10.        In the wake of the Salisbury nerve agent attack, it is clear Russia now poses the most direct military threat to the United Kingdom. It has placed increased emphasis on nuclear weapons, and other forms of unconventional hybrid and hyper warfare capabilities and capacities, to counter what Moscow believes to be NATO’s conventional military superiority. Meanwhile, radical Islamist groups, such as Al Qaeda and ISIS, are also exploring the use of technologies and strategies to penetrate open, western societies, erode the protection of the home base and undermine the social and political cohesion upon which all security and defence strategies in democracies are necessarily founded. Also, other illiberal regimes are developing high-end military capabilities that could place both the UK and its deployed forces under enhanced threat. These efforts could soon be reinforced by new force multipliers, such as artificial intelligence (AI) and quantum computing and their integration into the future order of battle, allied to the development of hypersonic weaponry. The UK is unlikely to successfully deter or defend against what can best be described as radical warfare unless it can also demonstrably do so simultaneously same against hybrid, cyber and hyper warfare.

11.        The range of capabilities required will involve high-end war-fighting, gendarmerie, border control, crime-fighting, including against financial and cyber-crime. This is not to say that everything from nuclear deterrence to neighbourhood policing should be the responsibility of one organisation, only that decisions about organisations and structures must start from what needs to be done, not what has always been done. The same is true of intelligence-gathering and analysis, not least as regards what is done for protection of the home base.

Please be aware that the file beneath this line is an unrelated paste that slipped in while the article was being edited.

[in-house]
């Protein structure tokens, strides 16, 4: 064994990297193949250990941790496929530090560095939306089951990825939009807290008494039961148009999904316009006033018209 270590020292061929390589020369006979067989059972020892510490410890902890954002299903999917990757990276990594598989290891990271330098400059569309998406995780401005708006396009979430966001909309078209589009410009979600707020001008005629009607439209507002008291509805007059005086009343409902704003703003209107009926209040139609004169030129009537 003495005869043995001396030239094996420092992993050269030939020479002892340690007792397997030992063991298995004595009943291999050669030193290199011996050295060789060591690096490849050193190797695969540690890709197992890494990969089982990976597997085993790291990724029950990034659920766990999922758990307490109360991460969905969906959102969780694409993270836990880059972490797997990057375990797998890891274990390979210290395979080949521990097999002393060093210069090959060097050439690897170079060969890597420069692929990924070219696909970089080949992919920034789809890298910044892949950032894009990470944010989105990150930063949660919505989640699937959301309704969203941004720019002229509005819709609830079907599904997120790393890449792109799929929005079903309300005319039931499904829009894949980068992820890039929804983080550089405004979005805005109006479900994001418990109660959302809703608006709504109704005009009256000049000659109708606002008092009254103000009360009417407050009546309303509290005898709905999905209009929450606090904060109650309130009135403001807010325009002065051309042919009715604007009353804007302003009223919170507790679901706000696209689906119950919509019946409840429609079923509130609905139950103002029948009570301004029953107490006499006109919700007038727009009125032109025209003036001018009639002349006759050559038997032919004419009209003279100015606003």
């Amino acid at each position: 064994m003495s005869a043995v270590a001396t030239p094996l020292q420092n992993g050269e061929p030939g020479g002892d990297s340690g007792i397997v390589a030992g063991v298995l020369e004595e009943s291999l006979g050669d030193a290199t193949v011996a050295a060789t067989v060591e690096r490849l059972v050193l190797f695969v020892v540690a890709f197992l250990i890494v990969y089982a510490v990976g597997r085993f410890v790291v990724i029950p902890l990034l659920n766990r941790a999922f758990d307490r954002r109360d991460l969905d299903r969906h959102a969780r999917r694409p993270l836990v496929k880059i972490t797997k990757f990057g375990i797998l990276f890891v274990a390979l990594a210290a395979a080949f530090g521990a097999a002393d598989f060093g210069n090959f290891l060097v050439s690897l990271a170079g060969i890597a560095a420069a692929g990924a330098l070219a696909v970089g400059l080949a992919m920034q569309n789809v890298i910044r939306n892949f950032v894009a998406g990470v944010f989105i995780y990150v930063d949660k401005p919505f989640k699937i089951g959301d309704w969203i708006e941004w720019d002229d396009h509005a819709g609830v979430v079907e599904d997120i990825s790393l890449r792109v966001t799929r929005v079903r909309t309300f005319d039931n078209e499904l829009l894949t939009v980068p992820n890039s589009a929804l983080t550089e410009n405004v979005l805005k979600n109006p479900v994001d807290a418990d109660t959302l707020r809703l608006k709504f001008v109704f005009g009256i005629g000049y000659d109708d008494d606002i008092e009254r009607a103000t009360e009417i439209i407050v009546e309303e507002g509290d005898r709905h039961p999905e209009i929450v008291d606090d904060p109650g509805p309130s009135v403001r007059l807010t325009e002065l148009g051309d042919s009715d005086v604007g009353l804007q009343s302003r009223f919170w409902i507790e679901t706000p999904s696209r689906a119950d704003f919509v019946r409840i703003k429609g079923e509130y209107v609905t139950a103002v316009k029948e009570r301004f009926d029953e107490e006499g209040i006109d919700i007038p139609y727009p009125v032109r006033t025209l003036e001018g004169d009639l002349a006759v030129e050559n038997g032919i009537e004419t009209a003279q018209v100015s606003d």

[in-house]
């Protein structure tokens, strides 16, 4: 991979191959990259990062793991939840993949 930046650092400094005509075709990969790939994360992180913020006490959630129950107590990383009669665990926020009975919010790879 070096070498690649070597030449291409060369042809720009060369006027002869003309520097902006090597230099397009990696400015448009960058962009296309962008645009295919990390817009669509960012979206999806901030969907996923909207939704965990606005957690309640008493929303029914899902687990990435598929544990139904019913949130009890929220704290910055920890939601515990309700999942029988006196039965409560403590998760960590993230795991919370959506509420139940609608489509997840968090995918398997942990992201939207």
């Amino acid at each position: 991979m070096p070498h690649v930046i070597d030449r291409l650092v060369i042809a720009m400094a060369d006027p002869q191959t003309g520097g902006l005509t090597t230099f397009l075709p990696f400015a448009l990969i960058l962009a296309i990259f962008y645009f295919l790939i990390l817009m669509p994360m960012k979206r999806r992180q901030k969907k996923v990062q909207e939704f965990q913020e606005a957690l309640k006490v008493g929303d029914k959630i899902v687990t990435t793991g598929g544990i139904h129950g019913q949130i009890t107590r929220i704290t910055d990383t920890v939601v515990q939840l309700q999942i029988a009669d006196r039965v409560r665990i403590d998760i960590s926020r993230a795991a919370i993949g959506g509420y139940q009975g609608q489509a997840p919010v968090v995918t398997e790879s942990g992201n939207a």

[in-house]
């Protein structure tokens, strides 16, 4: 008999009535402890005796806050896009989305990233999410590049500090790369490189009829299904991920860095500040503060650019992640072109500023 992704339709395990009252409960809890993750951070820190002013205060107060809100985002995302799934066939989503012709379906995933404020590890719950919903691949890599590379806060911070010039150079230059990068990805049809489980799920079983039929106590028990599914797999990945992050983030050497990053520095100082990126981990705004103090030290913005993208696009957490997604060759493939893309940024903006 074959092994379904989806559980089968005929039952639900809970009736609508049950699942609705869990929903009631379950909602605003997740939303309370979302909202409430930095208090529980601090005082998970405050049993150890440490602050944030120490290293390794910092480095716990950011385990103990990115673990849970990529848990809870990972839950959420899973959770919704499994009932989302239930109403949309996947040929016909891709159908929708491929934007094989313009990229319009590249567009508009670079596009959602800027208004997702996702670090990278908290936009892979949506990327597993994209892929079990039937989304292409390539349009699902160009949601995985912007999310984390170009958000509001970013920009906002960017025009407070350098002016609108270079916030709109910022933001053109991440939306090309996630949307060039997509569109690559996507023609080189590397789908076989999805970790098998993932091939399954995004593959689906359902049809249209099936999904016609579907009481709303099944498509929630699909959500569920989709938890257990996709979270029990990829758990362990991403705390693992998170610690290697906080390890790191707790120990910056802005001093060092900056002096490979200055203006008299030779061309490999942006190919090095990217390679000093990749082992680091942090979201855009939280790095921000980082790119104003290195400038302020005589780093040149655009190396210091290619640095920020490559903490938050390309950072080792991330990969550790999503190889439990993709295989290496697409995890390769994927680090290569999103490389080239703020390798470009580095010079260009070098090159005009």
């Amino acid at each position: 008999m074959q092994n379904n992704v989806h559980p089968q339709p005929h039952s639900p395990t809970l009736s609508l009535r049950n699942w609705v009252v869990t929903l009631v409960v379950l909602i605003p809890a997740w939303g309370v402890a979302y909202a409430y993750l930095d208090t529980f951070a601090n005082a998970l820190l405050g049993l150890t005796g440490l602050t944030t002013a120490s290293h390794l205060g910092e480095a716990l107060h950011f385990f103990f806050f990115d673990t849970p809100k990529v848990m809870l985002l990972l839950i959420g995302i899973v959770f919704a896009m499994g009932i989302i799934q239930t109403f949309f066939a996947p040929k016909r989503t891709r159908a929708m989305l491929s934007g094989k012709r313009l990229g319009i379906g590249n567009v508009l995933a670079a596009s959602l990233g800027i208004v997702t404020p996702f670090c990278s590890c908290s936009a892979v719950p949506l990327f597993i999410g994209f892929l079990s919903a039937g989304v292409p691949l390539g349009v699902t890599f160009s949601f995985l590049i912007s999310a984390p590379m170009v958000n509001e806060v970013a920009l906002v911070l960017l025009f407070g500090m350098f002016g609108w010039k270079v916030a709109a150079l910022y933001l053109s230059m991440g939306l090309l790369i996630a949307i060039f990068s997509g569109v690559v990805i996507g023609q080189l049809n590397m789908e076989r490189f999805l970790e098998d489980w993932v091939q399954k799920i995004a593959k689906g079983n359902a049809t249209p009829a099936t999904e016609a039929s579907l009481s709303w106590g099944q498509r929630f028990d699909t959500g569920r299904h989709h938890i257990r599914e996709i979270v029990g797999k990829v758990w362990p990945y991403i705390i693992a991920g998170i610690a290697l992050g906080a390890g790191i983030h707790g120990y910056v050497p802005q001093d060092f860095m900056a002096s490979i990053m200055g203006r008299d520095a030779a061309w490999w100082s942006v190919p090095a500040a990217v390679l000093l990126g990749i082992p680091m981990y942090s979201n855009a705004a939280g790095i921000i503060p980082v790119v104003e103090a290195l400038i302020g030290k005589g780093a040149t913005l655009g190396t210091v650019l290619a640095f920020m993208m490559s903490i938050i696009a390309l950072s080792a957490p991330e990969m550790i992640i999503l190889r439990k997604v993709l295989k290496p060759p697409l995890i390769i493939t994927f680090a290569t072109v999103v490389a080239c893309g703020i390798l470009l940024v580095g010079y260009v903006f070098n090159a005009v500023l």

12.        Radical warfare allows no place for silos, a terrain reservĂ©, or internal jealousies. Nor should we seek to introduce the sort of structural checks and frictions found in the USA machinery of government. Overcoming existing attitudes, traditional approaches and understandable loyalties to how things have been will be a challenge that must not be shirked. At the same time, we must remember that maintaining the morale of those who may be called upon to hazard their lives in the national interest is vital.